Death toll in Florida condo collapse rises to 90, with 31 missing
Authorities hope to conclude recovery work in coming weeks
Authorities searching for victims of a deadly condominium collapse in Florida said Sunday they hope to conclude their painstaking work in the coming weeks as a team of first responders from Israel departed the site.
Miami-Dade County Mayor Daniella Levine Cava said 90 deaths have now been confirmed in last month's collapse of the 12-storey Champlain Towers South in Surfside, up from 86 a day before. Among them are 71 bodies that have been identified, and their families have been notified, she said. Some 31 people remain listed as missing.
The Miami-Dade Police Department said three young children were among those recently identified.
Crews continued to search the remaining pile of rubble, peeling layer after layer of debris in search of bodies. The unrelenting search has resulted in the recovery of over 14 million pounds of concrete and debris, Levine Cava said.
A second Canadian victim was identified as Miguel Pazos, 55, sources told CBC News. The body was recovered on Thursday, the sources said.
Global Affairs Canada confirmed Saturday that the bodies of two Canadians have been recovered from the collapse, and at least two other citizens remain unaccounted for.
The first Canadian victim identified was Ingrid Ainsworth, formerly of Montreal.
Miami-Dade Fire Chief Alan Cominsky said it was uncertain when recovery operations would be completed because it is hard to know when the final body would be found.
When the recovery phase began Wednesday, officials were hoping it could be done within three weeks. In an interview Sunday morning near the site, Cominsky said it might now be as few as two weeks, based on the current pace of work.
'It doesn't get any less difficult'
"We were looking at a 14-day to 21-day timeframe," he said, noting that the timeline remained "a sliding scale."
Surfside Mayor Charles Burkett stressed the care that rescue workers are taking in peeling back layers of rubble in hopes of recovering not only bodies but also possessions of the victims. He said the work is so delicate that crews have found unbroken wine bottles amid the rubble.
"It doesn't get any less difficult and finding victims, that experience doesn't change for our search and rescue folks," he said. "It takes a toll, but you've got to love the heart that they're putting into this and we're very grateful."
Israeli searchers depart
On Saturday night, members of the community walked along Collins Avenue, the city's main thoroughfare, to celebrate the crews that have come from across the country — and as far as Israel and Mexico — to help in the rescue, and now recovery, effort. The Israeli search and rescue team arrived in South Florida shortly after the building collapsed on June 24 and headed home Sunday.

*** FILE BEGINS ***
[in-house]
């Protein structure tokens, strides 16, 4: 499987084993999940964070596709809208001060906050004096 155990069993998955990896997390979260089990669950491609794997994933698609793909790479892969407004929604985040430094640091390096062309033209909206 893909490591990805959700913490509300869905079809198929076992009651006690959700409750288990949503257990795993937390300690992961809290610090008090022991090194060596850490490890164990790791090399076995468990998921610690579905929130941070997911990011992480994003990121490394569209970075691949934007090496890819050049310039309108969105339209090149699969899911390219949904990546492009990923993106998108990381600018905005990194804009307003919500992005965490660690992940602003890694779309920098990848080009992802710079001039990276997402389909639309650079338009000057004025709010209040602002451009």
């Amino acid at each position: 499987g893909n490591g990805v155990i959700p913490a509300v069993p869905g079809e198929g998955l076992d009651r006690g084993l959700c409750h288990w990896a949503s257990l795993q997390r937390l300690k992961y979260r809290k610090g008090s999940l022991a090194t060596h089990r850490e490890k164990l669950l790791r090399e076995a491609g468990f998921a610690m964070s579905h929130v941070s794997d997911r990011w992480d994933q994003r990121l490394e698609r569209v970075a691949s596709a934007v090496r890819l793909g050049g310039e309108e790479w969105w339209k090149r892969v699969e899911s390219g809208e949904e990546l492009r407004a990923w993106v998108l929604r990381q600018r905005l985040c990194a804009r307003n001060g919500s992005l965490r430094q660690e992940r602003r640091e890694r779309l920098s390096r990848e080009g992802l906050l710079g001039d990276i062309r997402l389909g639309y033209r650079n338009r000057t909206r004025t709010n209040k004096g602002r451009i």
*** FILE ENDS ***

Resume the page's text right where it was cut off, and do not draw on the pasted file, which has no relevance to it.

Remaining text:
Members of the crews that have been searching the site 24 hours a day since the collapse lined both sides of the street, shaking hands and bidding farewell to the Israeli team.
The Israeli team joined other task forces from around the United States to assist first responders from Miami and Miami-Dade County, working in 12-hour shifts. They have searched through South Florida's intense summer heat, and in pouring rain, pausing only when lightning was spotted nearby. They also paused operations as officials made plans to implode the still-standing portion of the condo tower on July 4.
WATCH | Work at site of condo collapse moves to recovery phase:
The Israeli team used blueprints of the building to create detailed 3D images of the disaster site to aid in the search. They also gathered information from families of the missing, many of whom were Jewish, to build a room-by-room model laying out where people would have been sleeping during the pre-dawn collapse.
Levine Cava said the memorial walk on Saturday night was "a beautiful moment." She gave the keys to the county to the Israeli commander and colonel — her first two handed out as mayor.
Four teams from Florida, Indiana and Pennsylvania are still dedicated to the recovery effort, Cominsky said. Teams from Virginia, New Jersey and Ohio are preparing to leave.
"To give you an answer when we feel we'll recover everyone, I can't give you an exact date," the fire chief said. "We're doing everything that we can — everything possible — until we feel that we've de-layered every floor."